Quinn's distinguished contributions to theoretical particle physics have been recognized with the Dirac Medal from the International Centre for Theoretical Physics in Trieste, Italy, the Klein Medal from the University of Stockholm and the Swedish National Academy of Sciences, and the J. J. Sakurai Prize for Theoretical Particle Physics from the American Physical Society. She is a member of the National Academy of Sciences and the American Philosophical Society.


Quinn's engagement in science education began in the late 1980s when she was a staff scientist at SLAC. She led the laboratory's education outreach programs, including an undergraduate summer research internship program that brought students from across the country to SLAC, particularly those from groups underrepresented in the physical sciences. She also developed summer workshop programs for high school physics and chemistry teachers, worked with teams from national laboratories in a collaborative project to support and improve science education in the Oakland School District, and lead the development of the SLAC visitor center and the online Virtual Visitor Center.

Quinn was a founding director of the Contemporary Physics Education Project (CPEP), a small non-profit created to develop and distribute large posters and related materials outlining major areas of physics for high school and college classroom walls. She also served as a volunteer member of the team that worked to support the development of the California State Science Standards, which the state adopted in 1997.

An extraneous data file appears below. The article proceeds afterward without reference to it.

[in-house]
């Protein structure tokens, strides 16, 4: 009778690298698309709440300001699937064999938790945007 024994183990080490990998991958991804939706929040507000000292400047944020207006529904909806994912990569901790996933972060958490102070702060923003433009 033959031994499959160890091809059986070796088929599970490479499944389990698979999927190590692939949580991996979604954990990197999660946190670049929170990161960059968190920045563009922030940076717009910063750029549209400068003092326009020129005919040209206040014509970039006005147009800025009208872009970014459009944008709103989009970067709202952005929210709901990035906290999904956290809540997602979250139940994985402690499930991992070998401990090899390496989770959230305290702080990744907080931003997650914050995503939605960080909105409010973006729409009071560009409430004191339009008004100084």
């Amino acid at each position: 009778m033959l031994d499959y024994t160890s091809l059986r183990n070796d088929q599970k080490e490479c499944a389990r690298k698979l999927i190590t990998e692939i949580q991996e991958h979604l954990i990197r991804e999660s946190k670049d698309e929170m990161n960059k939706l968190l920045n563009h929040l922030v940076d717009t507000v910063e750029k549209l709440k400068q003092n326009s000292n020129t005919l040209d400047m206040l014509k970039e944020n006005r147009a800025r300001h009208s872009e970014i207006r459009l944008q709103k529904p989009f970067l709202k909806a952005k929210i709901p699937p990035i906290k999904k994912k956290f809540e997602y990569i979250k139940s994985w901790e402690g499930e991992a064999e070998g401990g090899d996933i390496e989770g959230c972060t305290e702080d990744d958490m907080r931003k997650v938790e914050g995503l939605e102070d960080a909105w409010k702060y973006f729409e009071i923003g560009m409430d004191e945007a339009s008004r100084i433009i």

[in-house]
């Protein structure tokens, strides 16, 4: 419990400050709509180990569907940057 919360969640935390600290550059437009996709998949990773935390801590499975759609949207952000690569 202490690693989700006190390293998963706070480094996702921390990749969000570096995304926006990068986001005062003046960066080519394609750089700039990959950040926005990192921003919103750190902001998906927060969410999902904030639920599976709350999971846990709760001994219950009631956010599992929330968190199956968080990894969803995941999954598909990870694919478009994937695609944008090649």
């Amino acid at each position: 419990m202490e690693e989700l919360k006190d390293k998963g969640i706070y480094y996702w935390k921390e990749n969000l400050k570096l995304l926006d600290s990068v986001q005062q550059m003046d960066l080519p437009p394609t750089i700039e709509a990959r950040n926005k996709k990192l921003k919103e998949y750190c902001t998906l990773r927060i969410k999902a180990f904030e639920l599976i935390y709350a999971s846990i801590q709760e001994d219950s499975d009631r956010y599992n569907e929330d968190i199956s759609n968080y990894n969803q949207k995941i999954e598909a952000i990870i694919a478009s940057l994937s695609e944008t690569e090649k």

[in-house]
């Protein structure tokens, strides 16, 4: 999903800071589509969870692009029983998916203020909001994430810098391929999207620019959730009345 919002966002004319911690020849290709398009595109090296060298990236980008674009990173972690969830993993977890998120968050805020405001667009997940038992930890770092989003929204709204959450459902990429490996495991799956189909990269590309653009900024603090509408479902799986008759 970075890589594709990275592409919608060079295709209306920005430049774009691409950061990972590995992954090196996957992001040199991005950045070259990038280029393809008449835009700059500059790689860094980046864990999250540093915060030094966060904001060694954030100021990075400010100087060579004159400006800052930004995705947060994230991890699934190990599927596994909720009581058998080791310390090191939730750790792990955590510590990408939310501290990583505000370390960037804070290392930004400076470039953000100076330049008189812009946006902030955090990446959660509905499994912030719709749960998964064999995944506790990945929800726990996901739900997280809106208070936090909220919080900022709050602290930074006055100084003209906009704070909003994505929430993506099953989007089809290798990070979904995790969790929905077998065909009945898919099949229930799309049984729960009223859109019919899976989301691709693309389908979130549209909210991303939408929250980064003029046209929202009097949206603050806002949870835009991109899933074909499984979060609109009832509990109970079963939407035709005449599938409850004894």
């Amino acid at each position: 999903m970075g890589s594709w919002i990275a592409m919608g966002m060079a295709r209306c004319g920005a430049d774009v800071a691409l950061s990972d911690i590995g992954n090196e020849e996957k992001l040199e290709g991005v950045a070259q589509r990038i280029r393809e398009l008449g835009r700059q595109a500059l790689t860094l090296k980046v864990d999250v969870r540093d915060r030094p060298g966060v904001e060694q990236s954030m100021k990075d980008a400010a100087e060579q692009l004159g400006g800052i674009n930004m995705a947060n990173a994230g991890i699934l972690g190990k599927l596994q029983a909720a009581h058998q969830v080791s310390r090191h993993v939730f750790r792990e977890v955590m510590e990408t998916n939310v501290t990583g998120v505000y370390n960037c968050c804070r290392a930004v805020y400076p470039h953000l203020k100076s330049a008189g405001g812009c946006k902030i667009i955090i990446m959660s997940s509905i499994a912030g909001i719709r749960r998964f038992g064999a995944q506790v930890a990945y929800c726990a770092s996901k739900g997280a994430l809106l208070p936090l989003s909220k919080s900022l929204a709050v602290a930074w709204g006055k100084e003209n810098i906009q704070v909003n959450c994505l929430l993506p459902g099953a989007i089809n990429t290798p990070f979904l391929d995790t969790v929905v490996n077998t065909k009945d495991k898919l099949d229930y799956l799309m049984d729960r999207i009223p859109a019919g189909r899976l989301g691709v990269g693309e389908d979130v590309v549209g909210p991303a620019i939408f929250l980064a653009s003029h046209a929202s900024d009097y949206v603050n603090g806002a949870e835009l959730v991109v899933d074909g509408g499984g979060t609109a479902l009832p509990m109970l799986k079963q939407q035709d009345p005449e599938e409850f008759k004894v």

In 2005 Quinn joined the National Research Council (NRC) Board on Science Education and was its chair from 2009-2014. She planned and led the work of the NRC study committee that produced the report "A Framework for K-12 Science Education." This document provided the basis of the Next Generation Science Standards (NGSS), which have so far been adopted by more than a dozen states and the District of Columbia. In addition to these standards, the report has had a broad influence on science education thinking, both nationally and internationally.

Quinn also served as co-chair of the California Framework and Curriculum Committee for Science, a critical advisory committee to the California Department of Education in preparing a document to guide implementation of the NGSS, which have been formally adopted as the science standards for California.



The Karl Taylor Compton Medal for Leadership in Physics was established by the American Institute of Physics in 1957 to recognize distinguished physicists who have made outstanding contributions to physics through outstanding statesmanship in science. The award is named for Karl Taylor Compton in honor of his service to the physics community. Intended primarily for U.S. physicists, the award is given every four years and consists of a medal, a certificate and a cash award of $10,000. The award is supported by a restricted/endowed fund.

Previous winners of the Compton Medal have been George Pegram, Karl Darrow, Henry Barton, Alan Waterman, Frederick Seitz, Ralph Sawyer, Samuel Goudsmit, Melba Phillips, Norman Ramsey, Victor Weisskopf, Mildred Dresselhaus, Leon Lederman, Neal Lane and Robert Birgeneau. MORE:


The American Institute of Physics is an organization of scientific societies in the physical sciences, representing scientists, engineers, and educators. AIP offers information, services, and expertise in physics education and student programs, science communication, government relations, career services for science and engineering professionals, statistical research in physics employment and education, industrial outreach, and the history of physics and allied fields. AIP publishes the flagship magazine, Physics Today, and is home to the Society of Physics Students and the Niels Bohr Library and Archives. AIP owns AIP Publishing LLC, a scholarly publisher in the physical and related sciences. See: